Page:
Stanley Park (with its gardens, aquarium, and zoo) occupies some 1,000 acres (400 hectares) of the downtown peninsula at the harbour entrance. The 55-acre (22-hectare) VanDusen Botanical Garden excels among many other parks and gardens in the city, which includes Bloedel Floral Conservatory just to the east in Queen Elizabeth Park. Vancouver is home to several professional sports teams, including the Canucks (ice hockey), the Whitecaps (football [soccer]), and the BC Lions (Canadian gridiron football). Cypress and Mount Seymour provincial parks are nearby. Vancouver was chosen to host the 2010 Winter Olympic Games, with many of the events scheduled at the winter-sports area in Whistler, about 80 miles (130 km) north of the city.

      city, seat (1854) of Clark county, southwestern Washington, U.S. It lies at the head of deepwater navigation on the Columbia River, there bridged to Portland, Oregon. The oldest continuously inhabited white settlement in the state, it was founded in 1824 as a Hudson's Bay Company post, Fort Vancouver (named for Captain George Vancouver (Vancouver, George)), and served as headquarters of the company's Pacific Northwest operations. The fort, now a national historic site, became a U.S. military reservation (Vancouver Barracks) in 1848. The SS Beaver, which was the first steamboat to operate on the Pacific Ocean north of San Francisco (1836), was assembled there after arriving under sail from England with engines and paddle wheels as deck cargo.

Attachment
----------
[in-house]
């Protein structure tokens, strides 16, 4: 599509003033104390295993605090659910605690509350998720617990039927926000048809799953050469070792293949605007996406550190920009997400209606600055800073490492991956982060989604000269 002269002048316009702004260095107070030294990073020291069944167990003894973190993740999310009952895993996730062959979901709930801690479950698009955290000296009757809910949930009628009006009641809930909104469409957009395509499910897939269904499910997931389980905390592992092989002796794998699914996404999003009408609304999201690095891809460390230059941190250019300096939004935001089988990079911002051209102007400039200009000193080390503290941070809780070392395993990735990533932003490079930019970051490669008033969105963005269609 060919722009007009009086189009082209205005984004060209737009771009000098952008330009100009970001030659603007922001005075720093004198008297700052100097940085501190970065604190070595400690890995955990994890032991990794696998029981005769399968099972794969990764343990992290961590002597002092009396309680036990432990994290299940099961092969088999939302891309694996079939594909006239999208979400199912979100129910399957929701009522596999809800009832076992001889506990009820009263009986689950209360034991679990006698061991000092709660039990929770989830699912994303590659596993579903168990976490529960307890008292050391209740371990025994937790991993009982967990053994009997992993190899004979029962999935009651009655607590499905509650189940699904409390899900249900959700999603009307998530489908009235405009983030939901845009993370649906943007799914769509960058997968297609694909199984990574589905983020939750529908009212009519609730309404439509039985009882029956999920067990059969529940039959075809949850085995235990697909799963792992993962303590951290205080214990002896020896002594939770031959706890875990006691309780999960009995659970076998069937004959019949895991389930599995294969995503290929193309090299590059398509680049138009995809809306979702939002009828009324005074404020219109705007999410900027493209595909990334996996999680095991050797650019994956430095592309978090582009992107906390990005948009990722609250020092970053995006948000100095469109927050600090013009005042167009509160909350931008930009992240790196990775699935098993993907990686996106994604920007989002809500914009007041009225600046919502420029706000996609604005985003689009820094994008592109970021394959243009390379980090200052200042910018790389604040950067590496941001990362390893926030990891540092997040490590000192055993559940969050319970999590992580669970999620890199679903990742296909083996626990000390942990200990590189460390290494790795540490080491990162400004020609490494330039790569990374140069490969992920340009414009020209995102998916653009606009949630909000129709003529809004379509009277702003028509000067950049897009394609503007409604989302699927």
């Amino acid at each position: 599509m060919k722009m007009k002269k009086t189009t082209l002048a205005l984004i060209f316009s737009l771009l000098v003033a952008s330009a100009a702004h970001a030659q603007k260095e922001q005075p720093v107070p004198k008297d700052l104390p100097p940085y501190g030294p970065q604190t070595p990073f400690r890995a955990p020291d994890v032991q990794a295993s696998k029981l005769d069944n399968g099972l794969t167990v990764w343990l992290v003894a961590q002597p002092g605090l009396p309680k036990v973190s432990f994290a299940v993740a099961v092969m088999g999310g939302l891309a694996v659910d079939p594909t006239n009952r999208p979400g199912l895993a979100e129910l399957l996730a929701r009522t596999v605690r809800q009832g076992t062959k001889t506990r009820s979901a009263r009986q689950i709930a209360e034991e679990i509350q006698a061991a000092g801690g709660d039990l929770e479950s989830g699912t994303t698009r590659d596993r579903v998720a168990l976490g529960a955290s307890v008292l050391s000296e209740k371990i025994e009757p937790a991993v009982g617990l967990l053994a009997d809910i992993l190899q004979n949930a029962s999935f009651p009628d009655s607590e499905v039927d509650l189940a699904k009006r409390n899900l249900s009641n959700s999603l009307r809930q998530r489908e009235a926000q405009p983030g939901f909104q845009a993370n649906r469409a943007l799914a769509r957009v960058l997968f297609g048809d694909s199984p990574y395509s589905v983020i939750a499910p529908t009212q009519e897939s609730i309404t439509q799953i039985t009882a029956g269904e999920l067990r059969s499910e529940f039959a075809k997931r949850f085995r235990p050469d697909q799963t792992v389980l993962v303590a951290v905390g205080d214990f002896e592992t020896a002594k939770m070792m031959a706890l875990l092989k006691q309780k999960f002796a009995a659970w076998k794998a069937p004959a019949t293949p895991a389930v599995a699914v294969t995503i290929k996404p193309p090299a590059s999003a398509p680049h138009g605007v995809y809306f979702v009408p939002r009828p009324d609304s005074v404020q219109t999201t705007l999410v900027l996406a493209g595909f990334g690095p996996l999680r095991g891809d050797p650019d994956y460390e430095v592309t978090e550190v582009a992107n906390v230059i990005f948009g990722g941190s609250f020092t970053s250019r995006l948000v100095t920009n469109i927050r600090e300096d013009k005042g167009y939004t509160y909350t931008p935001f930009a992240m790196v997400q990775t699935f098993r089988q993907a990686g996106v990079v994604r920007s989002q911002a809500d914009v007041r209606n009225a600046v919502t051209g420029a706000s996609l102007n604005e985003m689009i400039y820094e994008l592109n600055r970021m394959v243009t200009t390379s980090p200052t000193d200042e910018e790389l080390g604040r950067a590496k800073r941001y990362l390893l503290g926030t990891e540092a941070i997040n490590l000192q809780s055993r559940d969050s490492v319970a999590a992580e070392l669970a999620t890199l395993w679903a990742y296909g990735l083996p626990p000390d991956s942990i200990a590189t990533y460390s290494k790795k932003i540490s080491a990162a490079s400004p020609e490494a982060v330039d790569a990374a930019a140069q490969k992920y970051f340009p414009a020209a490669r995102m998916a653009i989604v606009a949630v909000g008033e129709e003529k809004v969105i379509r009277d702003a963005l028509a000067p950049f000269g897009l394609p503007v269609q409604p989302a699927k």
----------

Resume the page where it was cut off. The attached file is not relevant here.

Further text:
Manufacturing, farming, lumbering, and port operations (including the shipping of grain, lumber, paper, cable, and canned foods) provide a diversified economic base. The city is a distribution centre for hydroelectric power produced in the Columbia Basin. It is the site of Clark College (1933) and state schools for the deaf and the blind. Gifford Pinchot National Forest is headquartered in Vancouver. The western entrance to the Columbia River Gorge National Scenic Area lies 30 miles (48 km) east of the city. Vancouver's population growth between 1990 and 2000 reflects the unusually large (about 45 percent) growth rate for Clark county, which is the fastest growing county in the state. Inc. 1857. Pop. (1990) city, 46,380; Portland-Vancouver PMSA, 1,515,452; Portland-Salem CMSA, 1,793,476; (2000) city, 143,560; Portland-Vancouver PMSA, 1,918,009; Portland-Salem CMSA, 2,265,223.

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Universalium. 2010.